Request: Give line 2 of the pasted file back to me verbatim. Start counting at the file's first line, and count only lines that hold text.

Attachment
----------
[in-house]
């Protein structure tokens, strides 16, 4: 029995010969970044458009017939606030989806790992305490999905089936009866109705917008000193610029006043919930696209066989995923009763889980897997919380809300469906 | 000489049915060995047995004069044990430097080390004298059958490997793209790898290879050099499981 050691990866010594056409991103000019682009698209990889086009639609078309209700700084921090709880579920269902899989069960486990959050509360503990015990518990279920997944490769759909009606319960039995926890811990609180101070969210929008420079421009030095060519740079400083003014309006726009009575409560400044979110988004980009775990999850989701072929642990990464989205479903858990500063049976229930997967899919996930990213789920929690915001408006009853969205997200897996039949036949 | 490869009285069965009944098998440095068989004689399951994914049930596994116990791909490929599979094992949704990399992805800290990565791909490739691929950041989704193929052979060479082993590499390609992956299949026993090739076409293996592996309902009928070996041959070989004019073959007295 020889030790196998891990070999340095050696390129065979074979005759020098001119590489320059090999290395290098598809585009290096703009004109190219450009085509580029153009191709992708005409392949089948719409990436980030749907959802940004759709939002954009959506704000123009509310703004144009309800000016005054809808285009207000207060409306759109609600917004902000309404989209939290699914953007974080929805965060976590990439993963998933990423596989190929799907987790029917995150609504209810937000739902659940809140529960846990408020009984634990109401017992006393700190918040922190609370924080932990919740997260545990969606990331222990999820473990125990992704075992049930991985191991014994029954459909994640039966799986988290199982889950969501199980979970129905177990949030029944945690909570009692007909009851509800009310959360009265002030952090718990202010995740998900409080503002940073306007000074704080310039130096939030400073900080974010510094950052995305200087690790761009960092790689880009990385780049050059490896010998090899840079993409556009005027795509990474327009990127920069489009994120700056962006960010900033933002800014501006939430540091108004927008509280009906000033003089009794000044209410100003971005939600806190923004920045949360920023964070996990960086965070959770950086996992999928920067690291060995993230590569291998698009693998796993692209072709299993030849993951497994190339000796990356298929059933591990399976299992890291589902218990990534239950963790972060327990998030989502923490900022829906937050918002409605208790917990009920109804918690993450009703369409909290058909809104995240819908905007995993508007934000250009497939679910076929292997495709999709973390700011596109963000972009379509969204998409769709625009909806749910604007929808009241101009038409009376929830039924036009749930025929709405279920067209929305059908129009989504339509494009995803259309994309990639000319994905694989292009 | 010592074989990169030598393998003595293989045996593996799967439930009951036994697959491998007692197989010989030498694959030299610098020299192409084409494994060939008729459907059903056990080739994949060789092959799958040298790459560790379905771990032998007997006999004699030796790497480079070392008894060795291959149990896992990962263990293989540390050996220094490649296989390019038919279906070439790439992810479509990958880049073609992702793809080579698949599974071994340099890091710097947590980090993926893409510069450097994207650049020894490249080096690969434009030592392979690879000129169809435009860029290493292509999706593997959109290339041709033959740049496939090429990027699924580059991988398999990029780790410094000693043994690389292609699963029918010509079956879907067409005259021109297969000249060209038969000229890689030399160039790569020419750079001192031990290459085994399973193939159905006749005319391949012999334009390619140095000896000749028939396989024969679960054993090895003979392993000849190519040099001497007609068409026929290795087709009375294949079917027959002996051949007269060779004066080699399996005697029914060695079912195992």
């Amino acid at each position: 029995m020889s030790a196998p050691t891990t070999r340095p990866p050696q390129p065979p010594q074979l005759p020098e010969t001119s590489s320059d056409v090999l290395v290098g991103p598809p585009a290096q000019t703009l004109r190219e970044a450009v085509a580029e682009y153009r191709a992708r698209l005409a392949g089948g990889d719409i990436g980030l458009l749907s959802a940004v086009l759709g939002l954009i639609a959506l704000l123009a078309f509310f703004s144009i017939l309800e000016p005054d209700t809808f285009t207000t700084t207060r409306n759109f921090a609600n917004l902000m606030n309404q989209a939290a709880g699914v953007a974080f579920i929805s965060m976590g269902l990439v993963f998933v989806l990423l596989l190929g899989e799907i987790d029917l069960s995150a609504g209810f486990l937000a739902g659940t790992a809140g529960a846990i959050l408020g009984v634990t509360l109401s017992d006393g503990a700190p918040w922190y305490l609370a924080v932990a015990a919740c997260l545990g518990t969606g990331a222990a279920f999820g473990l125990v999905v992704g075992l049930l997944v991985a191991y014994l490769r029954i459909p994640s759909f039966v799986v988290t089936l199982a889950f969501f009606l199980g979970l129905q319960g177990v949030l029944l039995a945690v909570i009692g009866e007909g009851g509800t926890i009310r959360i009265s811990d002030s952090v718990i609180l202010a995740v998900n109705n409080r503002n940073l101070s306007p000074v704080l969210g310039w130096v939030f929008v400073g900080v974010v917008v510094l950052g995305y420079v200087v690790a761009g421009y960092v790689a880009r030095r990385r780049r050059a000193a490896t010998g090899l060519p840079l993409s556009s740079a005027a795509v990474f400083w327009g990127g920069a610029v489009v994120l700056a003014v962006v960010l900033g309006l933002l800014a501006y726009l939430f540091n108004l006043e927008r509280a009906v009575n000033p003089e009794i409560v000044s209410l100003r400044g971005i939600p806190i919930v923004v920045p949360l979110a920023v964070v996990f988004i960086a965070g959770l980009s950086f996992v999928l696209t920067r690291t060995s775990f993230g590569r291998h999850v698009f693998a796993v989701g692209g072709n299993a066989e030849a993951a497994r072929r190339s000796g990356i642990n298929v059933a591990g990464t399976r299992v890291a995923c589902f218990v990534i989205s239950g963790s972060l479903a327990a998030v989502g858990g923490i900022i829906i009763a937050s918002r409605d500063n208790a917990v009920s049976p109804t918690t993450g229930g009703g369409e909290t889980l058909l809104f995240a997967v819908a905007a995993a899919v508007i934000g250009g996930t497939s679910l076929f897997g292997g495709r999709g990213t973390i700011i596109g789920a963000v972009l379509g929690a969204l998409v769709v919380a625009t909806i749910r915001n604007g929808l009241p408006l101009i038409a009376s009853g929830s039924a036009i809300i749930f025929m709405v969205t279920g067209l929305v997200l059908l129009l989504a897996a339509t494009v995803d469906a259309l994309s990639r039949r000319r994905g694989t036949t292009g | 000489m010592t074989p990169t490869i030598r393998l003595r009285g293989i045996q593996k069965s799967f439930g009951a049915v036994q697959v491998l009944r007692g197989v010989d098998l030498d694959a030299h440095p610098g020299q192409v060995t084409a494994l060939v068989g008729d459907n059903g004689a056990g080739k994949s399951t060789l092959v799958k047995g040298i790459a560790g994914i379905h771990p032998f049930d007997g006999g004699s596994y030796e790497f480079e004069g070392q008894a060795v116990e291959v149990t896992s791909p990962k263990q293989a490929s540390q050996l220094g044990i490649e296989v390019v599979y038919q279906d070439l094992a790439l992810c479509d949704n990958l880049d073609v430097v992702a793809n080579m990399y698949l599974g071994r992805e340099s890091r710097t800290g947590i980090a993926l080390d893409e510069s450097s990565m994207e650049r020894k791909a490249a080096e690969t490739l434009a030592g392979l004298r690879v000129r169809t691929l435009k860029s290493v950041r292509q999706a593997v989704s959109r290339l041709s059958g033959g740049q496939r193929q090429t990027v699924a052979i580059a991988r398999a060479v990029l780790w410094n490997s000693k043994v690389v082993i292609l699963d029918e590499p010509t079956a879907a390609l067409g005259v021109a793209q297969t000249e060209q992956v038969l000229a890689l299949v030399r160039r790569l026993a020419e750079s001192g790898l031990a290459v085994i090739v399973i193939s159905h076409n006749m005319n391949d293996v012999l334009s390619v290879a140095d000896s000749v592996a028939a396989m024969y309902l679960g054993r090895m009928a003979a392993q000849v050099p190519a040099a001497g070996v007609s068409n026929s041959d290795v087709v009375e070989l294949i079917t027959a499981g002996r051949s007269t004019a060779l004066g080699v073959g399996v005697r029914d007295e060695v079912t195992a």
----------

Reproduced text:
């Protein structure tokens, strides 16, 4: 029995010969970044458009017939606030989806790992305490999905089936009866109705917008000193610029006043919930696209066989995923009763889980897997919380809300469906 | 000489049915060995047995004069044990430097080390004298059958490997793209790898290879050099499981 050691990866010594056409991103000019682009698209990889086009639609078309209700700084921090709880579920269902899989069960486990959050509360503990015990518990279920997944490769759909009606319960039995926890811990609180101070969210929008420079421009030095060519740079400083003014309006726009009575409560400044979110988004980009775990999850989701072929642990990464989205479903858990500063049976229930997967899919996930990213789920929690915001408006009853969205997200897996039949036949 | 490869009285069965009944098998440095068989004689399951994914049930596994116990791909490929599979094992949704990399992805800290990565791909490739691929950041989704193929052979060479082993590499390609992956299949026993090739076409293996592996309902009928070996041959070989004019073959007295 020889030790196998891990070999340095050696390129065979074979005759020098001119590489320059090999290395290098598809585009290096703009004109190219450009085509580029153009191709992708005409392949089948719409990436980030749907959802940004759709939002954009959506704000123009509310703004144009309800000016005054809808285009207000207060409306759109609600917004902000309404989209939290699914953007974080929805965060976590990439993963998933990423596989190929799907987790029917995150609504209810937000739902659940809140529960846990408020009984634990109401017992006393700190918040922190609370924080932990919740997260545990969606990331222990999820473990125990992704075992049930991985191991014994029954459909994640039966799986988290199982889950969501199980979970129905177990949030029944945690909570009692007909009851509800009310959360009265002030952090718990202010995740998900409080503002940073306007000074704080310039130096939030400073900080974010510094950052995305200087690790761009960092790689880009990385780049050059490896010998090899840079993409556009005027795509990474327009990127920069489009994120700056962006960010900033933002800014501006939430540091108004927008509280009906000033003089009794000044209410100003971005939600806190923004920045949360920023964070996990960086965070959770950086996992999928920067690291060995993230590569291998698009693998796993692209072709299993030849993951497994190339000796990356298929059933591990399976299992890291589902218990990534239950963790972060327990998030989502923490900022829906937050918002409605208790917990009920109804918690993450009703369409909290058909809104995240819908905007995993508007934000250009497939679910076929292997495709999709973390700011596109963000972009379509969204998409769709625009909806749910604007929808009241101009038409009376929830039924036009749930025929709405279920067209929305059908129009989504339509494009995803259309994309990639000319994905694989292009 | 010592074989990169030598393998003595293989045996593996799967439930009951036994697959491998007692197989010989030498694959030299610098020299192409084409494994060939008729459907059903056990080739994949060789092959799958040298790459560790379905771990032998007997006999004699030796790497480079070392008894060795291959149990896992990962263990293989540390050996220094490649296989390019038919279906070439790439992810479509990958880049073609992702793809080579698949599974071994340099890091710097947590980090993926893409510069450097994207650049020894490249080096690969434009030592392979690879000129169809435009860029290493292509999706593997959109290339041709033959740049496939090429990027699924580059991988398999990029780790410094000693043994690389292609699963029918010509079956879907067409005259021109297969000249060209038969000229890689030399160039790569020419750079001192031990290459085994399973193939159905006749005319391949012999334009390619140095000896000749028939396989024969679960054993090895003979392993000849190519040099001497007609068409026929290795087709009375294949079917027959002996051949007269060779004066080699399996005697029914060695079912195992």